After a brief hiccup at the start of the last quarter, markets roared into the new year in a relentless drive to all-time highs, again. The engine of the US economy is humming along providing ample job opportunities for middle income workers, accompanied by low interest rates and accommodating central bank policies around the globe.
For the first time in decades, wages for lower and middle income workers are rising faster than for managers and professionals. US manufacturing firms would repatriate more production, but a shortage of trained skilled workers to support higher tech factory jobs is limiting. The good news is that rising wages stimulate consumption and savings, providing a strong elixir for an economy ruled by consumers.
Led by technology at greater than 50% last year, all asset sectors, whether equity, fixed income, and most commodities were positive – except for livestock and agriculture. The world is very efficient at producing food surpluses while Baby Boomers go on diets, and fewer babies are born. With new food sources like Beyond Meat, who needs a cow anyway.
This era has been described by some bullish commentators as a new “Roaring Twenties”, similar to the so-named decade a hundred years ago. Innovation drives enterprise, technology increases productivity, banking is stable thanks to the newly created Federal Reserve, and the end of war drives commercial prosperity. What is not to like, so party on.
Recession? What Recession?
Clients often ask about the impending recession last predicted to happen as soon as last year. Welcome to the future, as the economy keeps growing. So much for prediction. I think it is fair to say two key processes are in place, creating the illusion of a struggling economy, though the overall picture remains more positive.
Technological disintermediation – this is the creative destruction that is taking out major firms, especially retailing. Bye-bye K-mart. Led by Amazon, retailing is undergoing generational change. This affects real estate firms, logistics, trucking, and other industries in the food chain. It is also unsettling to those displaced by the process. During the Roaring Twenties, technology moved vast numbers of people off the farms, even as banking, Wall Street, and industry soared.
Advance of automation and artificial intelligence –referring to the disintermediation of human skill sets by machine intelligence. This affects all sectors of the economy as software gets smarter, and it is not a simple additive process – it is change at an increasing rate of speed, affecting all human endeavors. This is a challenge to prospects for higher order (and better paid) skill sets, creating even more angst in the ranks of older workers facing technological redundancy. Google recently demonstrated a technology more effective at detecting breast cancers than traditional methods.
In cold terms, the net of these forces is an economy that continues to grow and be more productive while engaging in sector recessions, and increasing cognitive dissonance for people.
It is often the good times which make a portfolio manager nervous. It is in our DNA to be measurably paranoid. Markets go up and up, then come down, sometimes abruptly. We simply can’t predict when, or how far in either direction. But everyone hates to lose and therefore we must consider risk. It is our least favorite four-letter word, since ignoring risk may lead to unacceptable loss. Sometimes I fear people forgot 2008 and 2001.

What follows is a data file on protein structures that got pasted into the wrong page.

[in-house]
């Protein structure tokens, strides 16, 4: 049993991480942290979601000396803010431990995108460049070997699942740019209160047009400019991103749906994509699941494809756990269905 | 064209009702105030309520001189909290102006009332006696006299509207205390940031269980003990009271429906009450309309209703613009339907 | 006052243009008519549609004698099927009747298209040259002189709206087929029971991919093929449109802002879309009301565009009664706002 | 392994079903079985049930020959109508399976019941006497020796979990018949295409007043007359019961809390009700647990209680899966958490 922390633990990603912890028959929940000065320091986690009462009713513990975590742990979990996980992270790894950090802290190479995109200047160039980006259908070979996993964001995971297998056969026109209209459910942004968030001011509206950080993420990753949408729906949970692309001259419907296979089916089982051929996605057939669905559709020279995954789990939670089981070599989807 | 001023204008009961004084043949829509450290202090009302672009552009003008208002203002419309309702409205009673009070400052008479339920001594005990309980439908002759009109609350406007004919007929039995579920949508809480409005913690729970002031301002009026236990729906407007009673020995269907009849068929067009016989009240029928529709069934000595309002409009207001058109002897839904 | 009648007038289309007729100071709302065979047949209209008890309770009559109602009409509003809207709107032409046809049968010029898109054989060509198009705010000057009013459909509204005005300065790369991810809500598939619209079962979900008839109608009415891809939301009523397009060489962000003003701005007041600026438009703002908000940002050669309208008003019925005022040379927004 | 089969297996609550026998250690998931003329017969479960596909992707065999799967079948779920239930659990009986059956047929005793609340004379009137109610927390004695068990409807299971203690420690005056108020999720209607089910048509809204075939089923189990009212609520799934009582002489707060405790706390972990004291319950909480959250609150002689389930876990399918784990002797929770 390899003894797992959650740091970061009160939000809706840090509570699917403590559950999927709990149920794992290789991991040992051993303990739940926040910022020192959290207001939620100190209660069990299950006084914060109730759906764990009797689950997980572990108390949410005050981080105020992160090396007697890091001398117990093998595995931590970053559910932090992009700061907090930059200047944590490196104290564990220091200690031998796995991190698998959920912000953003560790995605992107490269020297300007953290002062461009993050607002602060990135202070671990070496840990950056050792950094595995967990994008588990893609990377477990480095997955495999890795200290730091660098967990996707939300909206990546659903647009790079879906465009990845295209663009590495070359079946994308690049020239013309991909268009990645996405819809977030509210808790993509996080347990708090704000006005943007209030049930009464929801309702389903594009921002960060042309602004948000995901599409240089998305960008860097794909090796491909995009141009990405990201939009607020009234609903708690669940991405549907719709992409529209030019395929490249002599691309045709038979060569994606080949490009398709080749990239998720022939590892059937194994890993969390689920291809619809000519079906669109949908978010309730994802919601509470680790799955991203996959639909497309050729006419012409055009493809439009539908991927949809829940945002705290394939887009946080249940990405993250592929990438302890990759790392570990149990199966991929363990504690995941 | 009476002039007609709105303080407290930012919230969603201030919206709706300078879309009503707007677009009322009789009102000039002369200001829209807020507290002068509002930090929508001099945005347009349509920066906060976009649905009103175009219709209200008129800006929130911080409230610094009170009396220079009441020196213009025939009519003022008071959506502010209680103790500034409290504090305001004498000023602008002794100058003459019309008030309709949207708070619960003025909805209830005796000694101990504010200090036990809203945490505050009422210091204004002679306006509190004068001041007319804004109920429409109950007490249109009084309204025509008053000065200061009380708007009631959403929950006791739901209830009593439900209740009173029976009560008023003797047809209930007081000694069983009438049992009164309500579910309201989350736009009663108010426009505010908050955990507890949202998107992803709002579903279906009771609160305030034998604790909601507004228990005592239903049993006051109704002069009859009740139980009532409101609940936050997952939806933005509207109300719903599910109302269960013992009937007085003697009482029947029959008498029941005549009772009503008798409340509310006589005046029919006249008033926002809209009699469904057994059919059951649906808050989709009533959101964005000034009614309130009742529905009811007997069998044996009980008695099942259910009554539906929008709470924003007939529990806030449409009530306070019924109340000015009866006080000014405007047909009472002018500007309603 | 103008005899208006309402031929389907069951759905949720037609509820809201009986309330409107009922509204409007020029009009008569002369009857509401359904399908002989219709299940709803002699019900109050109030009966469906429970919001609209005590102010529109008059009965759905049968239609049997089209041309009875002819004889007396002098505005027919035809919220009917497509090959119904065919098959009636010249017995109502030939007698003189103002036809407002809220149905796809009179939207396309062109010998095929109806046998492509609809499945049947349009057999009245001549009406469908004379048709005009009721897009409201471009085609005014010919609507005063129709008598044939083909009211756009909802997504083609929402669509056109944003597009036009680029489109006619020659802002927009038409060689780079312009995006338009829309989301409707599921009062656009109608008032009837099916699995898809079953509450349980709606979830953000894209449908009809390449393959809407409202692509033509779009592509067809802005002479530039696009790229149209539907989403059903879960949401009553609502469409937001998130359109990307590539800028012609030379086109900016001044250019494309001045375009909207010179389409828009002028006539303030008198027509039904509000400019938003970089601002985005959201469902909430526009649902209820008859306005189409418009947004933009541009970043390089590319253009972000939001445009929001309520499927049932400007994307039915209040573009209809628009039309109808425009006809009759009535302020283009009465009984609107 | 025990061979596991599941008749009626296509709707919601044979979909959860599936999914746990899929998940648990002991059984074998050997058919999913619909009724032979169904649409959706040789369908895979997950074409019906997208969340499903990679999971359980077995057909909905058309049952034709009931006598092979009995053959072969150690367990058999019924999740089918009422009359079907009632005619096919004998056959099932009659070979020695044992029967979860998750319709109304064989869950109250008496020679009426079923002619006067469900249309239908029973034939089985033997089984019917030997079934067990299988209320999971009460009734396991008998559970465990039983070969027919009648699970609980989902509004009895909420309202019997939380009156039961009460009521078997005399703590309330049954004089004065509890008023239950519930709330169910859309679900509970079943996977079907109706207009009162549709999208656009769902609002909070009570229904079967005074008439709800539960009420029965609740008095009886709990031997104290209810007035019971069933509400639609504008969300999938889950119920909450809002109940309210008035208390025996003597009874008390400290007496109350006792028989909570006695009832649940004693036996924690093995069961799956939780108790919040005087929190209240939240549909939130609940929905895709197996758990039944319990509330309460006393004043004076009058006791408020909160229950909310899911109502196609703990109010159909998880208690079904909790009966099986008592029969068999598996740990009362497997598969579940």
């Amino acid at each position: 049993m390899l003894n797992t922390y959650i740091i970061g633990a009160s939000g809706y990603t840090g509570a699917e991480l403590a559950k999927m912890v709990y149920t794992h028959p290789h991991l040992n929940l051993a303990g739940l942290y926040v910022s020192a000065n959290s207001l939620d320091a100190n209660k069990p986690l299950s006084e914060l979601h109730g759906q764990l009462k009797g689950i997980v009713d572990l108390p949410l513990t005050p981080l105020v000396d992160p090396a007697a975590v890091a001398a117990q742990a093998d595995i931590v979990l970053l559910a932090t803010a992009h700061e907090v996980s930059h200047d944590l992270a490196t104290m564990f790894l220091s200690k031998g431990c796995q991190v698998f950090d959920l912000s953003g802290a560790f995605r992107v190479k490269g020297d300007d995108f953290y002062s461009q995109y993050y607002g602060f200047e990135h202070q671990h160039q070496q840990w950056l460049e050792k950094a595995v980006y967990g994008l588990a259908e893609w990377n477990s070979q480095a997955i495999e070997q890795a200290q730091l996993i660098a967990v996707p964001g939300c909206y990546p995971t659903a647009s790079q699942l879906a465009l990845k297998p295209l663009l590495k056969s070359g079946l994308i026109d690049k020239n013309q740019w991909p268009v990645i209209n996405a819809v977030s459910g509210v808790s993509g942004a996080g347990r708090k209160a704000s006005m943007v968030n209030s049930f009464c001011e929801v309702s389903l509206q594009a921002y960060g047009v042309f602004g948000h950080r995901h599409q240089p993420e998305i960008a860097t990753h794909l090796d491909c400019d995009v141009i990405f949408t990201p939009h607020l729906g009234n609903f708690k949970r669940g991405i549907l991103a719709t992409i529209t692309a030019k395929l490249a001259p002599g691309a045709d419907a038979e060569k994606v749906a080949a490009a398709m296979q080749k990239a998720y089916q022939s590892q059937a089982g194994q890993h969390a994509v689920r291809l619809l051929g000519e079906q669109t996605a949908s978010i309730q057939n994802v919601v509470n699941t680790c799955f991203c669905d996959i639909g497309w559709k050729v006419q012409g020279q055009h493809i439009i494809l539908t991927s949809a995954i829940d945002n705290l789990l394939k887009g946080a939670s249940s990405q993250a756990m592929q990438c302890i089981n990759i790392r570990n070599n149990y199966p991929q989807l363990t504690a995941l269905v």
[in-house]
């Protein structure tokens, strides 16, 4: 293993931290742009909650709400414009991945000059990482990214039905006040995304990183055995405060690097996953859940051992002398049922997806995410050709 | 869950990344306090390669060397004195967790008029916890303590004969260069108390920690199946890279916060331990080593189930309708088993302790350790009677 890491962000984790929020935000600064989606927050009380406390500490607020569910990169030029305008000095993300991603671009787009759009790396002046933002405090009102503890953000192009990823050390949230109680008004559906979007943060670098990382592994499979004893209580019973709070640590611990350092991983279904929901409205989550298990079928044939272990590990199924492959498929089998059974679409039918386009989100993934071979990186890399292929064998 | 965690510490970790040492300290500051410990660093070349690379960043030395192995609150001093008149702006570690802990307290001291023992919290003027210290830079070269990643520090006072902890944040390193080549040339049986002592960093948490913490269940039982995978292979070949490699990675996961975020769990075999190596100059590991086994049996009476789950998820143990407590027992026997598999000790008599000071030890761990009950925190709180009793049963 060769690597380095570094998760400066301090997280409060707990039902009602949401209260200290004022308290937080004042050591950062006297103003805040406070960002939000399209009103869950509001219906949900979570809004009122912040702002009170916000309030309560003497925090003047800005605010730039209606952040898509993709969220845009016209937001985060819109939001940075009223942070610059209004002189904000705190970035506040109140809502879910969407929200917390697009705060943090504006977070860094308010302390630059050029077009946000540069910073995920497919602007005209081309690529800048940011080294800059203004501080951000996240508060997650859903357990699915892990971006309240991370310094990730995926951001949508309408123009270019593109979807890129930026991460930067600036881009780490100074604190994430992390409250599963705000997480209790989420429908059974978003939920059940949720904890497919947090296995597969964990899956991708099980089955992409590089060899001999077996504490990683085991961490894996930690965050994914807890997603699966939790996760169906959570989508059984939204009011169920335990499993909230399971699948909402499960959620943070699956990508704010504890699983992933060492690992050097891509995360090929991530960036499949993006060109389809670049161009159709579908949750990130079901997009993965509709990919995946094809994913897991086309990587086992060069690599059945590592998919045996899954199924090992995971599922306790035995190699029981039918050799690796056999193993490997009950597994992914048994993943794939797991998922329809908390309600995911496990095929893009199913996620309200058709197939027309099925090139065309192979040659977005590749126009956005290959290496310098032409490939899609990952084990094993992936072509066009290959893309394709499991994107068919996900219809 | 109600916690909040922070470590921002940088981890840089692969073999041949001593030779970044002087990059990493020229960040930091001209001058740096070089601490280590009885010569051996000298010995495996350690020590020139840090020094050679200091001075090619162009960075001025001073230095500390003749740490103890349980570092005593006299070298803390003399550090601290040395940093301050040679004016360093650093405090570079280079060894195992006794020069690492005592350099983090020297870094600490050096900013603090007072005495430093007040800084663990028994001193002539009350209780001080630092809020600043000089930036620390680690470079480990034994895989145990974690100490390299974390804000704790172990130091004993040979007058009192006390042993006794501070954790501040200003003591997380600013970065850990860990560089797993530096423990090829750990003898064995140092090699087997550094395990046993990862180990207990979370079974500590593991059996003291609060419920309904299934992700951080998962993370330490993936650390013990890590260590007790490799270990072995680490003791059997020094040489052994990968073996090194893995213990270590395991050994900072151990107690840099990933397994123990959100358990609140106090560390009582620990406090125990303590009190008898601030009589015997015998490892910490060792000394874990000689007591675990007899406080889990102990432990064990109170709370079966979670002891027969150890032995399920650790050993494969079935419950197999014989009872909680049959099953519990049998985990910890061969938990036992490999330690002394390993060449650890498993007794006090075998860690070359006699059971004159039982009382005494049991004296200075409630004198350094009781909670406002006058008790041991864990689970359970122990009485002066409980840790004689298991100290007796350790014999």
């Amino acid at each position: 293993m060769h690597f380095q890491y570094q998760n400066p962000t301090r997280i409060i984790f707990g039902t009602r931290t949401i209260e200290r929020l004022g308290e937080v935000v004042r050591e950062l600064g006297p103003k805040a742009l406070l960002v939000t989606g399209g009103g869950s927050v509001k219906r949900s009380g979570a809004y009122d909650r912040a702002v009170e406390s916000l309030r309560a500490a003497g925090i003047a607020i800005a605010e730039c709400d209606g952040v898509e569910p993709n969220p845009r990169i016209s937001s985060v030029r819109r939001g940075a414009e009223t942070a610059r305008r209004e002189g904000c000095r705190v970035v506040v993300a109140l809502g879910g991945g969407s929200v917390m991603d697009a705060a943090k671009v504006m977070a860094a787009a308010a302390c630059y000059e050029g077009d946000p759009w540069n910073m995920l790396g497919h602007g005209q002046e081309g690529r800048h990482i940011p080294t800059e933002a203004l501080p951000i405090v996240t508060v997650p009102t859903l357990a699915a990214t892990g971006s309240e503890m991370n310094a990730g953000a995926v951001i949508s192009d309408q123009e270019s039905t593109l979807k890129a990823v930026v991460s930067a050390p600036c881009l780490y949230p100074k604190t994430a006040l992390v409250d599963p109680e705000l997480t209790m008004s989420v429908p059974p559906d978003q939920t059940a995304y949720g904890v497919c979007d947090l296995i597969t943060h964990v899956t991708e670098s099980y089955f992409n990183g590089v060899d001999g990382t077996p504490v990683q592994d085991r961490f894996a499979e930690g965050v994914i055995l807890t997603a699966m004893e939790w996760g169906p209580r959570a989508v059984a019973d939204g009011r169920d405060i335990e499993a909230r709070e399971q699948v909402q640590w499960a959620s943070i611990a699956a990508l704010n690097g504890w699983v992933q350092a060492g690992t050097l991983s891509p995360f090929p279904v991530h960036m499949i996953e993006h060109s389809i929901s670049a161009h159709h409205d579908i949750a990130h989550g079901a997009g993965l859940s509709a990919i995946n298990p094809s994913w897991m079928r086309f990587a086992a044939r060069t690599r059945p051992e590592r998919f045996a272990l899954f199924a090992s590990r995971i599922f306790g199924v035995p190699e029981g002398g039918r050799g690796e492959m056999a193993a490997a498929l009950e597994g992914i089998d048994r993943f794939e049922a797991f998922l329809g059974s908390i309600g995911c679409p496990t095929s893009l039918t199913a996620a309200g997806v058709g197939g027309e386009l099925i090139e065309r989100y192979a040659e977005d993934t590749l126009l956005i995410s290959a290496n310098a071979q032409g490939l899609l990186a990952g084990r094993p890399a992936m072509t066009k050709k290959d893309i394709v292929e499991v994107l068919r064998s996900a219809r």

Current events in the Middle East demonstrate this. Other events have shaken a key pillar of economic progress of the past 60 years, globalization. Globalization spread prosperity around the world, but it also created the rust belt, which has never recovered. Anti-globalization sentiment is taking hold as developing and emerging regions aggressively seek advantage and growth, while first world (older) economic systems resist losing power. Brexit and Tariffs reflect this.
The two big risk elephants in the room are those which no one dares speak of – debt, and deficits. The US, Europe, and Japanese fiscal imbalances are huge and politically intractable. Retiring populations are growing, workforces shrinking, and governments are spending more than they bring in.
Consider for a moment Social Security. The question often asked – what will happen to Social Security. Will it be cut? Will I get mine?
Sober up time – if nothing is changed, the latest Social Security Administration Trustee report projects that the benefit will be cut when the ‘trust’ fund runs out, in 2034, by 23%. Surprisingly, most people are unaware of this. Oh well, there goes the party.
The social safety nets of first world countries are all similarly strained. Add in public sector pension underfunding, and the tale gets worse. It remains to be seen how this resolves itself. It will not be a pleasant bump on the road.
Reasonable (not great) Expectations
We use cautious assumptions for long-term planning purposes because of both known and unknown risks. 2019 was a wonderful “once every couple of decades” result for investment returns, and (probably) not to be soon repeated, though nobody knows. That is always why we remain diversified and will rebalance in order to take risk off outperforming assets.
Let us celebrate the past year while watching for the next bump in the road. Potholes are often unseen.